Recognising Teething

Most parents with a small child will at some point experience the pain of teething, but when how will you recognize your little one is teething?

When will my child start teething?

The vast majority of babies will start to sprout their first tooth somewhere between 4 and 7 months of age. An early developer may get his first tooth as early as 3 months old, while some may be well into one year or older. Teeth actually start to develop whilst your baby is still in the womb, with little tooth buds forming in the gums. Teeth break through the gums one at a time, often in a specific order. The bottom middle teeth first, followed by the top middle teeth and then finally the ones along the sides and back. By 3 years of age your little one should have a full set of 20 milk teeth.

What are the symptoms of teething?

Some lucky babies go through the teething process with absolutely no problems, whilst others become fussy and irritable, chew on everything possible and spend most of their time drooling and needing lots of cuddles and attention. So for those of you with fussy teethers here are some practical tips and information to help you get through the teething stage.

Signs that your baby is teething

  • Gum Swelling – You can sometimes see and feel the outline of a little tooth as they attempt to break through the gum. Be gentle when feeling your baby’s gum, they may be tender.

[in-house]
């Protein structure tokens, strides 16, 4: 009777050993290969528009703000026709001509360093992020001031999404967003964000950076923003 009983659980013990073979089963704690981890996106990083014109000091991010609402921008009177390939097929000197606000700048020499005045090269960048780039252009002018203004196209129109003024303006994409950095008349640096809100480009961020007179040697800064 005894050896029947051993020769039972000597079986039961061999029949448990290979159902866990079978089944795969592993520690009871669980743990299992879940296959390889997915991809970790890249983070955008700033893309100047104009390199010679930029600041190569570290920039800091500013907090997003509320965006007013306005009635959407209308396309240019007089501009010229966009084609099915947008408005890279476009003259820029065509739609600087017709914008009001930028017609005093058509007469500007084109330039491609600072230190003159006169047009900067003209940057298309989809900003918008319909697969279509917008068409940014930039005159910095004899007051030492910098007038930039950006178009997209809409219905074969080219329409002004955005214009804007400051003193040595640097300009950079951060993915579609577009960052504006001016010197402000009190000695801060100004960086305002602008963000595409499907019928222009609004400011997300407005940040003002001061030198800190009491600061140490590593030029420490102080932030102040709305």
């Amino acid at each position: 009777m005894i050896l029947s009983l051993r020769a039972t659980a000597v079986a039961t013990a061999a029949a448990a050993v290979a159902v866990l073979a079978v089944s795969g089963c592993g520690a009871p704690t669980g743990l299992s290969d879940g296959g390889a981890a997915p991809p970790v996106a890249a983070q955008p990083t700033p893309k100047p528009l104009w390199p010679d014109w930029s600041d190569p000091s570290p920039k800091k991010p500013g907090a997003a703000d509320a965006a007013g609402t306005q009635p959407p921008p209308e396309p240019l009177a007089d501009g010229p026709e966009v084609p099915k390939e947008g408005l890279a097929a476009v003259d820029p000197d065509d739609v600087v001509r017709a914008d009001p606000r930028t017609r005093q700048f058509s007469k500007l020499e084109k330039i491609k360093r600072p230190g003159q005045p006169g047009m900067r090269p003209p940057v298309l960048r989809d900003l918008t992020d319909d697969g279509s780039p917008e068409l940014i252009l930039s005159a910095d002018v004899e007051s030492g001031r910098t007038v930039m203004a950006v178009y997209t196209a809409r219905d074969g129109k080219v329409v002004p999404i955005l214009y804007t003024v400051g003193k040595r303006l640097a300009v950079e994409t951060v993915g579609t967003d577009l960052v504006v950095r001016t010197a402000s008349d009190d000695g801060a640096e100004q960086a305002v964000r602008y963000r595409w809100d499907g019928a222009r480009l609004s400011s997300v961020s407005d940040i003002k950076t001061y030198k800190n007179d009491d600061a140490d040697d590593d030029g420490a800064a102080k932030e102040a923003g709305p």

• Drooling – It will seem like your baby is continually drooling and you’re forever changing vests and tops. Your baby may also develop a red drool rash on the chin, neck, face and chest. This is nothing to worry about, just wash with warm water and gently pat dry.
  • Fussing & Irritability – Your little one may become more grumpy and cranky and need lots of attention. If you are breastfeeding you might find he wants to nurse more frequently, often for comfort alone.
  • Biting – You may find your baby starts to gnaw and chew on everything possible including toys, fingers, hands and even sometimes mummy. This isn’t great news for breastfeeding mums, if you find your little one biting on your nipple whilst breastfeeding simply remove him from the breast and firmly tell him no; he’ll soon get the message.
  • Sleep disturbances – Whilst you may have had a perfect little sleeping angel up until now, teething can change all of this. You may find your child starts to wake up more frequently during the night and becomes difficult to console and settle.
  • Diarrhoea & Nappy Rash – Some babies may experience mild diarrhoea and develop a nappy rash when teething. This is nothing to worry about. Some experts believe this is because of the excess saliva in their gut from drooling.
  • Fever – A number of babies will experience a low-grade fever of less than 100F (37.7C). If you believe your child has a fever then check their temperature with a thermometer, I personally use a digital thermometer to ensure I get a quick and accurate reading. The Brother Max One Touch 3-in-1 Digital Thermometer is perfect allowing you to measure your child’s temperature using either an ear or forehead measurement, alternatively the Non-Contact digital thermometer is great allowing you to measure your child’s temperature without even touching them. If your baby has a fever higher than this and has other symptoms such as lethargy, vomiting and loss of appetite then contact your health visitor or doctor. Many health professionals believe this low-grade fever associated with teething is related to inflammation of the gums.



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